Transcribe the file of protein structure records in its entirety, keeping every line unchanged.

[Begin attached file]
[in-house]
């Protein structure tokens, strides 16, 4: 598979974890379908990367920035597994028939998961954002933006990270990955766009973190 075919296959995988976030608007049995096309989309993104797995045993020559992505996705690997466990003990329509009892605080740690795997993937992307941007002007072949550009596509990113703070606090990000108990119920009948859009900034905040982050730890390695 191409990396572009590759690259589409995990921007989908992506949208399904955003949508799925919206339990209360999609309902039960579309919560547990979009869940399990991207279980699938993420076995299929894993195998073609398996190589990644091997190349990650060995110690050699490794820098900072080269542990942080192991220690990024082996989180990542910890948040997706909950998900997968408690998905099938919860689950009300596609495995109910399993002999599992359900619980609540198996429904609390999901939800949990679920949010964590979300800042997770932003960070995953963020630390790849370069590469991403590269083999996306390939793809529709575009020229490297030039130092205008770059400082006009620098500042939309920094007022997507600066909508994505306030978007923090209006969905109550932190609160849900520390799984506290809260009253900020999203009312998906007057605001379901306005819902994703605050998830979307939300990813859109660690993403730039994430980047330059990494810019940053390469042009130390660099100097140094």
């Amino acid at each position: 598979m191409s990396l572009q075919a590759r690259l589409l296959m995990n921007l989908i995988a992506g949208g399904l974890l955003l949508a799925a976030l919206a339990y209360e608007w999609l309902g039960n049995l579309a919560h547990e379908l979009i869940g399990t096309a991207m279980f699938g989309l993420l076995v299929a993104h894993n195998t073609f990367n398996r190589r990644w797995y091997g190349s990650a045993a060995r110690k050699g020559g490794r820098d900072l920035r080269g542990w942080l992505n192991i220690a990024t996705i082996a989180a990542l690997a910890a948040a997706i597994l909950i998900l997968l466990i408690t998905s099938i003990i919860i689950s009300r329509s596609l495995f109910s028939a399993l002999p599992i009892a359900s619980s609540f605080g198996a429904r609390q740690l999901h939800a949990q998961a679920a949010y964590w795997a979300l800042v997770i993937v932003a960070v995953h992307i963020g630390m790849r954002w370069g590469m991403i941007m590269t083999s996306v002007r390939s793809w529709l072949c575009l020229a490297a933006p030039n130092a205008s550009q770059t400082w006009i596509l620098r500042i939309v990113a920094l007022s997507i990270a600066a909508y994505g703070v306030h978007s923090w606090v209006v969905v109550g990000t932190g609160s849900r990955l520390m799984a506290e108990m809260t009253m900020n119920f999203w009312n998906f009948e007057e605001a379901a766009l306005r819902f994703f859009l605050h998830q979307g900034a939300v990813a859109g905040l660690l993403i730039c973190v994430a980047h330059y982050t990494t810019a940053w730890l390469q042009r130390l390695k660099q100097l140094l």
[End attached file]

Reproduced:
[in-house]
């Protein structure tokens, strides 16, 4: 598979974890379908990367920035597994028939998961954002933006990270990955766009973190 075919296959995988976030608007049995096309989309993104797995045993020559992505996705690997466990003990329509009892605080740690795997993937992307941007002007072949550009596509990113703070606090990000108990119920009948859009900034905040982050730890390695 191409990396572009590759690259589409995990921007989908992506949208399904955003949508799925919206339990209360999609309902039960579309919560547990979009869940399990991207279980699938993420076995299929894993195998073609398996190589990644091997190349990650060995110690050699490794820098900072080269542990942080192991220690990024082996989180990542910890948040997706909950998900997968408690998905099938919860689950009300596609495995109910399993002999599992359900619980609540198996429904609390999901939800949990679920949010964590979300800042997770932003960070995953963020630390790849370069590469991403590269083999996306390939793809529709575009020229490297030039130092205008770059400082006009620098500042939309920094007022997507600066909508994505306030978007923090209006969905109550932190609160849900520390799984506290809260009253900020999203009312998906007057605001379901306005819902994703605050998830979307939300990813859109660690993403730039994430980047330059990494810019940053390469042009130390660099100097140094």
């Amino acid at each position: 598979m191409s990396l572009q075919a590759r690259l589409l296959m995990n921007l989908i995988a992506g949208g399904l974890l955003l949508a799925a976030l919206a339990y209360e608007w999609l309902g039960n049995l579309a919560h547990e379908l979009i869940g399990t096309a991207m279980f699938g989309l993420l076995v299929a993104h894993n195998t073609f990367n398996r190589r990644w797995y091997g190349s990650a045993a060995r110690k050699g020559g490794r820098d900072l920035r080269g542990w942080l992505n192991i220690a990024t996705i082996a989180a990542l690997a910890a948040a997706i597994l909950i998900l997968l466990i408690t998905s099938i003990i919860i689950s009300r329509s596609l495995f109910s028939a399993l002999p599992i009892a359900s619980s609540f605080g198996a429904r609390q740690l999901h939800a949990q998961a679920a949010y964590w795997a979300l800042v997770i993937v932003a960070v995953h992307i963020g630390m790849r954002w370069g590469m991403i941007m590269t083999s996306v002007r390939s793809w529709l072949c575009l020229a490297a933006p030039n130092a205008s550009q770059t400082w006009i596509l620098r500042i939309v990113a920094l007022s997507i990270a600066a909508y994505g703070v306030h978007s923090w606090v209006v969905v109550g990000t932190g609160s849900r990955l520390m799984a506290e108990m809260t009253m900020n119920f999203w009312n998906f009948e007057e605001a379901a766009l306005r819902f994703f859009l605050h998830q979307g900034a939300v990813a859109g905040l660690l993403i730039c973190v994430a980047h330059y982050t990494t810019a940053w730890l390469q042009r130390l390695k660099q100097l140094l």